Tuesday, November 18, 2014

Historical Contribution: 1929, Young, Posterior Urethral Valves


1929
Posterior urethral valves: Congenital valve obstruction of the prostatic urethra. Young HH, McKay RW. Surg Gynecol Obstret 1929; 48:509.


 

Within this manuscript is the "classic" description of posterior urethral valves (PUV) and the first classification system taught to urologists to define the disease. PUV, or congenital valvular obstruction of the prostatic urethra, was described as a medical entity in the late-1700's and was first described in the medical literature by Dr. Conrad Johann Martin Langenbeck in 1802. In the first portion of this manuscript, Young and McKay detail the history of PUV from Langenbeck to their description including thoughtful descriptions of autopsy series, case reports and clinical outcomes from around the world. Common among all these reports was that all cases were found at autopsy or incidental discoveries during other genitourinary operations.


From Tolmatschew in 1870.

The etiology of PUV was unknown with a number of hypotheses put forward including: persistence of the urogenital membrane, or anomalous development of the Wolffian and Muellerian ducts. Young recognized that PUV was a clinical heterogeneous entity, with patients having a variety of clinical presentations and outcomes. Part of the objectives of this manuscript was to present a unifying theory of PUV – a challenging feat that Young recognized, "Apparently no single theory, as stated previously, will explain satisfactorily the formation of [PUV]."

 

The History of PUV at Johns Hopkins

The first cystoscopic diagnosis of PUV was at Johns Hopkins in 1912. The first curative, transurethral surgery was performed one year later, in 1913, by HH Young. By 1915, with a combination of cystoscopic evaluation and cystogram, Young and colleagues were able to demonstrate the clinical association between PUV and significant vesicoureteral reflux (VUR) often seen in the disease. In 1916, Young modified his famous "punch" operation for the prostate to the treatment of PUV in two patients. By 1919, Young, Frontz and Baldwin from Johns Hopkins reported 12 cases of PUV, of which 8 were treated transurethrally. The four patients who did not undergo treatment died of complications of urinary obstruction and renal failure.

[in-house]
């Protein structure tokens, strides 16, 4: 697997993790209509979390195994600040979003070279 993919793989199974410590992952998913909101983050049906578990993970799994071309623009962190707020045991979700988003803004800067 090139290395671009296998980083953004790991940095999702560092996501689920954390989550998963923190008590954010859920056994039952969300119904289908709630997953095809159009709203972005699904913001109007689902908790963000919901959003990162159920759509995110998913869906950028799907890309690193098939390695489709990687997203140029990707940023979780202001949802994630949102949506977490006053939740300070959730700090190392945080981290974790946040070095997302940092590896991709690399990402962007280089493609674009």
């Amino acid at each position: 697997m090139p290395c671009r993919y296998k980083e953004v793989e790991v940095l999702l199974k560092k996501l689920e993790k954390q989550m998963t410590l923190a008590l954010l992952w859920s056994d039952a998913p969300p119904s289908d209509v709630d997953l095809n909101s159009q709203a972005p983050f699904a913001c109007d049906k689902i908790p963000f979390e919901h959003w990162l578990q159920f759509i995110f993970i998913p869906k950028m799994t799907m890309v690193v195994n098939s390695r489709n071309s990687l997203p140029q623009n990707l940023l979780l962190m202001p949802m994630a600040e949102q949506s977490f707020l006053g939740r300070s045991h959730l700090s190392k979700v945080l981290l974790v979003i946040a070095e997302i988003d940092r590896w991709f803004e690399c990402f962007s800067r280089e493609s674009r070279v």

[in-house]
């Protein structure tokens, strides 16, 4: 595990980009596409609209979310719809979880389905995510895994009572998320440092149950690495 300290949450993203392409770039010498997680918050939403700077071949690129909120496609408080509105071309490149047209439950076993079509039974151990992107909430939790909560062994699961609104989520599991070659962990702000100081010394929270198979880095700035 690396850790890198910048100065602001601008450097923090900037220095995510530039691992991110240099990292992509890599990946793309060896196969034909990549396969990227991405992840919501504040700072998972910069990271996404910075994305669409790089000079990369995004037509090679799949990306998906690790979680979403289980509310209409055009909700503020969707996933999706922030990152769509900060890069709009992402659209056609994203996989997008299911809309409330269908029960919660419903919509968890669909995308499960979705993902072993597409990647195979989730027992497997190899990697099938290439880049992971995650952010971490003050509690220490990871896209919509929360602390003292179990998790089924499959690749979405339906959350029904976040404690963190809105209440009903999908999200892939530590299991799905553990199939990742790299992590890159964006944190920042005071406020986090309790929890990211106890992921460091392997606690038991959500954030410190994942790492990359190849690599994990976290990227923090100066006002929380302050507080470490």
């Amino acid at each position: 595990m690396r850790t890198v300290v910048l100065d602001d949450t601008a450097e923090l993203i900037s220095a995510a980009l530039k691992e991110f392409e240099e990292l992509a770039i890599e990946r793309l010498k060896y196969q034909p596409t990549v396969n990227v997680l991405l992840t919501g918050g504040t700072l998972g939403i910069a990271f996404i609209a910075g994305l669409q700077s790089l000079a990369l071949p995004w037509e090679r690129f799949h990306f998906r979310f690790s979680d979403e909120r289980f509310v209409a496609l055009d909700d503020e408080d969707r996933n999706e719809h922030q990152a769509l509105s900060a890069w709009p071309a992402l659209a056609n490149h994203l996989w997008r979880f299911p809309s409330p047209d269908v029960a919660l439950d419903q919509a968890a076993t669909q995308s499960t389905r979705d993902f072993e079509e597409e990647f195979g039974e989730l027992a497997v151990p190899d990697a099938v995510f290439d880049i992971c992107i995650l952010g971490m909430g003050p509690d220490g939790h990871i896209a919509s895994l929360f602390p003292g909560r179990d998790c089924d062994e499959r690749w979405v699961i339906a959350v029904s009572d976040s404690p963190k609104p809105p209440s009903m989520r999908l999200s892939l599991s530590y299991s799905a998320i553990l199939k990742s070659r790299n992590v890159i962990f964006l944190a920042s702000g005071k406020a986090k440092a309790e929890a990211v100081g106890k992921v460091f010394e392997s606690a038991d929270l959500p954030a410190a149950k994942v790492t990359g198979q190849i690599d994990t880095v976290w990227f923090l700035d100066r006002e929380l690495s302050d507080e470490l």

Description of Cases and Clinical Outcomes from Hopkins

In this manuscript from 1929, Young added 21 cases from the Brady Urological Institute to the world's literature of 41 treated cases of PUV. This can be considered a very early, systematic review of PUV before that concept existed. In typical HH Young fashion, the clinical circumstances and outcomes of each case are recorded and reported with meticulous detail. Young reviews the "Symptomatology" or clinical presentation of patients, the diagnostic algorithm including differential diagnosis, treatment strategies including the prepatory treatment, and prognosis.
Importantly, incorporating all these concepts with careful attention to detail, Young was able to classify PUV into three main types (figure below):
  • Type I: valves of the distal verumontanum, classified into (a) two separate valves, (b) two fused valves, and (c) and unilateral single valve.
  • Type II: a bifurcated valve from the distal verumontanum to the more proximal prostatic urethra.
  • Type III: an "iris-like" valve above the verumontanum.

 

When describing the clinical outcomes the first nine patients treated with the modified "punch procedure," HH Young demonstrated: six curative treatments, one curative treatment with resulting incontinence and two deaths (one due to sepsis following treatment, one death due to sepsis prior to treatment). Young was extremely selective in choosing patients for an operation, as he recognized many patients had end-stage renal disease – a terminal condition at the time. According to Young, "These results show conclusively that the punch operation was the method of choice but should always be preceded by thorough prepatory drainage until functional tests show sufficient improvement in renal function to warrant an operation."


The "punch procedure" modified for posterior urethral valves (PUV).


 

In summation, Young stressed the following points in the work-up and treatment of PUV – much of which are still relevant today!
  • Initial evaluation should involve:
    • Anatomic investigation of the upper tracts
    • Investigation of renal function
  • Initial management can involve insertion of small catheters to gain adequate drainage of the bladder and evaluate subsequent renal function.
  • Cystoscopic evaluation and possible treatment (punch procedure) is the second step in management of these children and can be very effective in carefully selected patients.

 

To read the entire manuscript: follow the link above, visit the Centennial Website or click here.

HISTORICAL CONTRIBUTIONS highlight the greatest academic manuscripts from the Brady Urological Institute over the past 100 years.  As the Brady Urological Institute approaches its centennial, we will present a HISTORICAL CONTRIBUTION from each of the past 100 years.  In the most recent experience, the most highly cited article from each year is selected; older manuscripts were selected based on their perceived impact on the field.  We hope you enjoy! 

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